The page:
Section 17204 authorizes "any person who has suffered injury in fact and has lost money or property as a result of . . . unfair competition" to sue for relief. Cal. Bus. & Prof. Code § 17204. "Person," in turn, is defined as "natural persons, corporations, firms, partnerships, joint stock companies, associations, and other organizations of persons." Cal. Bus. & Prof. Code § 17201. With one exception, the California Courts of Appeal have uniformly held that governmental agencies do not fit within the definition of "person" in section 17201. See, e.g., Santa Monica Rent Control Bd. v. Bluvshtein, 230 Cal. App. 3d 308, 318 (1990) (holding rent control board could not bring suit because "[it] is a government agency; it is none of the things included in the definition of a person."); see also Cal. Med. Ass'n v. Regents of the Univ. of Cal., 79 Cal. App. 4th 542, 550-51 (2000) (holding that University could not be sued under section 17200 because, as a public entity, it was not a "person" within the meaning of section 17201); Trinkle v. Cal. State Lottery, 71 Cal. App. 4th 1198, 1203 (1999) (holding that lottery commission could not be sued because it was not a "person").

  BART attempts to call the above cases into doubt by citing to Nortica v. State Comp. Ins. Fund, 70 Cal. App. 4th 911 (1999), in which the court found the State Compensation Insurance Fund ("SCIF"), a public entity, to be a "person" within the meaning of section 17201. Id. at 943-44. The holding in that case, however, was based upon the specific statutory provisions that governed SCIF's existence; SCIF was statutorily empowered to act as a private insurer and was subject to suit "in all actions arising out of any act or omission in connection with its business or affairs." Id. at 943. In such circumstances, the court found SCIF to qualify as a person under section 17201.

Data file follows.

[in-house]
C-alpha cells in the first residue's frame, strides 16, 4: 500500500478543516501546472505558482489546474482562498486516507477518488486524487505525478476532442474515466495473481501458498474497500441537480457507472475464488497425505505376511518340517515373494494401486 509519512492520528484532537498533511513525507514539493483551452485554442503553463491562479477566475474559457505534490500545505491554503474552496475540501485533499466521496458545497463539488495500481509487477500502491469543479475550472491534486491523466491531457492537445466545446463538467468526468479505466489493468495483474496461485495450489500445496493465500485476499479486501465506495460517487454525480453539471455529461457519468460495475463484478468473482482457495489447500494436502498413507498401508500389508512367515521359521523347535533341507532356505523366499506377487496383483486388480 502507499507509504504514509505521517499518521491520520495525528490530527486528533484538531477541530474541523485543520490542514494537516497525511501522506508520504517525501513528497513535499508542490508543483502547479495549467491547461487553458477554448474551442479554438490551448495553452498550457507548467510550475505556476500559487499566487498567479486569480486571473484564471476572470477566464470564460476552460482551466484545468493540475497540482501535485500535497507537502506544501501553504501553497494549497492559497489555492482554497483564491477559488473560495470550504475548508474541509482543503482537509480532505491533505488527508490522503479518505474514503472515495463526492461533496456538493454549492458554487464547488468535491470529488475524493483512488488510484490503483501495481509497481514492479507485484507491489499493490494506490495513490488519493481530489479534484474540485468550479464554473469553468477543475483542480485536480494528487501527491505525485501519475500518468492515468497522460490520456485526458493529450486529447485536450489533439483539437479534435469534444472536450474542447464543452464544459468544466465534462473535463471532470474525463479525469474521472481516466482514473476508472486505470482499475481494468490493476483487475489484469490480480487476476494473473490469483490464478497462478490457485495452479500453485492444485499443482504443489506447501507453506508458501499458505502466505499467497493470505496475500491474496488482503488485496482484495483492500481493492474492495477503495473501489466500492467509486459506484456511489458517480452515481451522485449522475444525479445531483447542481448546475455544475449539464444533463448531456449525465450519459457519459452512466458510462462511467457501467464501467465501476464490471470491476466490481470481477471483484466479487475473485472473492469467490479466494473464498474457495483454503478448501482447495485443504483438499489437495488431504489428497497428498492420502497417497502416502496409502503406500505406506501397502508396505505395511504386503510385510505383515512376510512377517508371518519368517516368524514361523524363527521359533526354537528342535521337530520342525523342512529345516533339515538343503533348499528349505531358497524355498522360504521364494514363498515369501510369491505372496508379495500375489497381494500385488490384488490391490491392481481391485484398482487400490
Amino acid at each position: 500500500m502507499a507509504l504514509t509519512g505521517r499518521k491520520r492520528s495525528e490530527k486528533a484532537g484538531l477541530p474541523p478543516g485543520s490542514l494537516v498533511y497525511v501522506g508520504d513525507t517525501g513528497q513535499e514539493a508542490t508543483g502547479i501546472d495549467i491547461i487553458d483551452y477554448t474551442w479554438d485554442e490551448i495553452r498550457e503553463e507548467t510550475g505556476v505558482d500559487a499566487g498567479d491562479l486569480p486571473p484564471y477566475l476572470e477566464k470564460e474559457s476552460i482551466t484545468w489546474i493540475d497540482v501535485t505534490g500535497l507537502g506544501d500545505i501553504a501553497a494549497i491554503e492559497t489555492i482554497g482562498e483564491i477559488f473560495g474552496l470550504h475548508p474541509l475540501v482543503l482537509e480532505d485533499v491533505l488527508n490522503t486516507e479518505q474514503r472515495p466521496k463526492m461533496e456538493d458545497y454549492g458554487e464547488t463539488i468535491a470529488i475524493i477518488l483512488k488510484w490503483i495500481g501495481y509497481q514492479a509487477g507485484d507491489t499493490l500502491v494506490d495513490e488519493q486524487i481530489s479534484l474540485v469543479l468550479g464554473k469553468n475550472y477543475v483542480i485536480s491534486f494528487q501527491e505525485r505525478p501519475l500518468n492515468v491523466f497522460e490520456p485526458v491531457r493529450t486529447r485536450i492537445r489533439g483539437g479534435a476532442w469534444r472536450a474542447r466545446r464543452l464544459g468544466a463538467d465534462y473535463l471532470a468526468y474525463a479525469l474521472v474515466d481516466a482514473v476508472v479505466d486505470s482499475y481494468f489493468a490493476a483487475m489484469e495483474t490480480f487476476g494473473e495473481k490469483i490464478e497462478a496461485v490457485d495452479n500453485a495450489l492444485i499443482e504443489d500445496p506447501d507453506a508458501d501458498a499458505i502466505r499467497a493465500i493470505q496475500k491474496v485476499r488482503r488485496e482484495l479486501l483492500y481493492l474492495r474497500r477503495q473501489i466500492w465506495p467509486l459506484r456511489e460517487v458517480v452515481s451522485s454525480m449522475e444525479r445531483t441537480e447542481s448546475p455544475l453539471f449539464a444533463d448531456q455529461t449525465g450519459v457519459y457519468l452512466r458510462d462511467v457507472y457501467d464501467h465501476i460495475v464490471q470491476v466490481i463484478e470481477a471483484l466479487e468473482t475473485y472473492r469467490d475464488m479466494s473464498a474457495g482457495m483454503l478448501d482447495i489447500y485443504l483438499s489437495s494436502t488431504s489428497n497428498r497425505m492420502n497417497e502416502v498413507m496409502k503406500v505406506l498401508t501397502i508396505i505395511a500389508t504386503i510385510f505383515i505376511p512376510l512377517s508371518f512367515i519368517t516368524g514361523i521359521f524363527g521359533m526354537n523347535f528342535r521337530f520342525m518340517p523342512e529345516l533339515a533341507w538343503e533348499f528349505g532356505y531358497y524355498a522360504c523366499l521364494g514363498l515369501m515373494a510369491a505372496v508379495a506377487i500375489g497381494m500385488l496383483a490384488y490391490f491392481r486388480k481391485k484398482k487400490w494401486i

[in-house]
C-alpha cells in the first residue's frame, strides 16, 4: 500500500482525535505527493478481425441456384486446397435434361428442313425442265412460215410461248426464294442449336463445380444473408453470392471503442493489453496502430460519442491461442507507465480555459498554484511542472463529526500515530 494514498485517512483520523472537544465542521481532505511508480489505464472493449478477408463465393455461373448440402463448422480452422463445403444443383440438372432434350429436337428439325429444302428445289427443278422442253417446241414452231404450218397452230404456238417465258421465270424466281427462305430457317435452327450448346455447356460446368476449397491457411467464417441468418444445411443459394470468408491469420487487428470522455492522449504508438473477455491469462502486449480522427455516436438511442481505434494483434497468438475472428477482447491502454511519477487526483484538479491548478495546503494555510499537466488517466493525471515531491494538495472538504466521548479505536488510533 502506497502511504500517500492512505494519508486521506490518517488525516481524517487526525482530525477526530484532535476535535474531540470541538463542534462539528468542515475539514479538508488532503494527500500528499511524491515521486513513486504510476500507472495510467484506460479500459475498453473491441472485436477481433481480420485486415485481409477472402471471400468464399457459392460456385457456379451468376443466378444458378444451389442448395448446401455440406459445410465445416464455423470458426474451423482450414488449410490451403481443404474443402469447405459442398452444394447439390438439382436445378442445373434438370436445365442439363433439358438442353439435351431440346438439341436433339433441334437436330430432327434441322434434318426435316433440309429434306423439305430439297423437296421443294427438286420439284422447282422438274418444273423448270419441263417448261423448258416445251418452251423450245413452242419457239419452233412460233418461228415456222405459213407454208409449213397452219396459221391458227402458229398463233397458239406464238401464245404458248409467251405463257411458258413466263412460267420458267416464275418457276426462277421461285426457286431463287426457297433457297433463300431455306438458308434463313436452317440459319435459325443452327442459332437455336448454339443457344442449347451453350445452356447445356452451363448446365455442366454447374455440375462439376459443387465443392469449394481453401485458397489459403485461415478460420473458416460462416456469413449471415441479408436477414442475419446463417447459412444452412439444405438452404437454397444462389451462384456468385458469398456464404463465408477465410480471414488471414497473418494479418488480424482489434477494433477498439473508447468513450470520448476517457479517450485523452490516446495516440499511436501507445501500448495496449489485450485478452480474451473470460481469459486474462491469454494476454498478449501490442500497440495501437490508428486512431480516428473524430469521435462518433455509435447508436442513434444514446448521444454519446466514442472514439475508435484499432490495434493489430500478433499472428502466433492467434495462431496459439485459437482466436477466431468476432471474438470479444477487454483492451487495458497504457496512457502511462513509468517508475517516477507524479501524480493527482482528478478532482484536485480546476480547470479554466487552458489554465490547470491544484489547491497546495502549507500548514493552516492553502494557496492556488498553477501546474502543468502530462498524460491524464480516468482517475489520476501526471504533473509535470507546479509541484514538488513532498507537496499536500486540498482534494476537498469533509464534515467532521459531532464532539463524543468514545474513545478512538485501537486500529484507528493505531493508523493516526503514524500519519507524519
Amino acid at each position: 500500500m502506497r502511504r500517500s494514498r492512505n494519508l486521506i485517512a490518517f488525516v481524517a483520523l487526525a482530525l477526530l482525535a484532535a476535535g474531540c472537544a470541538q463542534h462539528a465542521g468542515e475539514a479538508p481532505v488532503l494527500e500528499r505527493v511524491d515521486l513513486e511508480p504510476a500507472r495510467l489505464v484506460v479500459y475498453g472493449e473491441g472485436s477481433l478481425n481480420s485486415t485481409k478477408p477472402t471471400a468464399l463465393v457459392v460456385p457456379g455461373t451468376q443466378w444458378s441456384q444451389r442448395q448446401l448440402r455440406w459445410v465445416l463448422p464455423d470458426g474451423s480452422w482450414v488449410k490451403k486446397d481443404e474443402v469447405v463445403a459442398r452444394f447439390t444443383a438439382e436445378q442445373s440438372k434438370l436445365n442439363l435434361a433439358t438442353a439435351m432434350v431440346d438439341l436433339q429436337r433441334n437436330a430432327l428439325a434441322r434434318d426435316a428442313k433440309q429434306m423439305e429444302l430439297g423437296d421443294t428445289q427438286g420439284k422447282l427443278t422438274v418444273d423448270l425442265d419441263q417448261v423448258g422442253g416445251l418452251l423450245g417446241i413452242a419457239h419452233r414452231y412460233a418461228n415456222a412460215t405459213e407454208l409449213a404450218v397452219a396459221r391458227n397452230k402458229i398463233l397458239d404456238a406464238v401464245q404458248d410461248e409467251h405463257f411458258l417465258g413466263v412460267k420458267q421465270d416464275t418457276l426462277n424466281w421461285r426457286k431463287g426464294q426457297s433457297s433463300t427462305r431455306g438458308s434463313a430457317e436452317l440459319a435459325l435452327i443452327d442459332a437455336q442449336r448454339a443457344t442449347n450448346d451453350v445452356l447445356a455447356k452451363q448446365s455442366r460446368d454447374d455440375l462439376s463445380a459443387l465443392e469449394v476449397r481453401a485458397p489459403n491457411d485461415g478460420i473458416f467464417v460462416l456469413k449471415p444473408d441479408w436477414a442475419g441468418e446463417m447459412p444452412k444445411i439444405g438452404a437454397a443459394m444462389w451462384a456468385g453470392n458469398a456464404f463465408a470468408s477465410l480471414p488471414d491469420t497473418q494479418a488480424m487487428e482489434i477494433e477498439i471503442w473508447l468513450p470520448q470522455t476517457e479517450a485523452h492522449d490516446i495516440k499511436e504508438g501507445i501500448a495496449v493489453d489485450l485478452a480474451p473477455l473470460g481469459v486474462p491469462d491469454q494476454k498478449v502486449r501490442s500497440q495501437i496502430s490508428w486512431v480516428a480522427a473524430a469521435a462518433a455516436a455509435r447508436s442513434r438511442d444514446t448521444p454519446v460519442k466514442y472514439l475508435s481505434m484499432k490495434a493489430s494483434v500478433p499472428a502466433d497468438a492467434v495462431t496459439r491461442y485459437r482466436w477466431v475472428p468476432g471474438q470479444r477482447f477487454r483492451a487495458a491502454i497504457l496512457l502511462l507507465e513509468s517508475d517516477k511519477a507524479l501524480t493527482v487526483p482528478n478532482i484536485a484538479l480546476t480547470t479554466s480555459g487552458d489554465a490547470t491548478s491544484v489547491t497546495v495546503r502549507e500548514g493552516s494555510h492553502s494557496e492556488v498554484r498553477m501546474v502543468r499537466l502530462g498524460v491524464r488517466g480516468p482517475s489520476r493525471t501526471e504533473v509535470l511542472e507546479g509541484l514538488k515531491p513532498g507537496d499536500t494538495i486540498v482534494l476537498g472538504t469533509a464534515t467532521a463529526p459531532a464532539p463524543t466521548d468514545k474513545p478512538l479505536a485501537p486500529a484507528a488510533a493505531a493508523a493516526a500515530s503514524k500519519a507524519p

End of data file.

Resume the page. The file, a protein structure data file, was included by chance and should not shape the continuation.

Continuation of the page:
There is no dispute that BART is a public entity. Nor has BART demonstrated that the California legislature intended that it act as a private entity to the same degree as SCIF. Thus, the Court finds that BART does not qualify as a "person" under section 17201, and is therefore not authorized by bring suit under section 17204.*fn6

  (2) Statute of Limitations

  Defendants also move to dismiss plaintiff's claims for fraud and those it brought under the California False Claims Act, Cal. Gov. Code § 12654, arguing that both actions are precluded by the relevant statutes of limitations. For the reasons provided above, the Court finds that further factual development is needed to determine precisely when BART's state-law causes of action accrued. It is therefore premature to dismiss those claims on statute of limitations grounds.

  C. Claims Against McGahan and Bonar

  Defendants also argue that all claims against McGahan and Bonar*fn7 should be dismissed because, as employees of FWS, BMC, and SLG/BMC, they are incapable of conspiring with their employer. In support of this argument, defendants cite a number of state-law cases holding that "[a]gents and employees of a corporation cannot conspire with their corporate principal or employer where they act in their official capacities on behalf of the corporation." Doctor's Co. v. Superior Court, 49 Cal. 3d 39, 45 (1989).

  As an initial matter, the intracorporate conspiracy doctrine covers only causes of action for conspiracy, and thus does not relieve McGahan and Bonar of liability for the torts they personally committed or participated in. See Cedric Kushner Promotions, Inc. v. King, 533 U.S. 158, 163-64, 121 S. Ct. 2087, 2091-92 (2001) (RICO action may include a corporation and its employees); Coastal Abstract Serv., Inc. v. First Am. Title Ins. Co., 173 F.3d 725, 734 (9th Cir. 1999) ("A corporate officer or director is, in general, personally liable for all torts which he authorizes or directs or in which he participates, notwithstanding that he acted as an agent of the corporation and not on his own behalf.").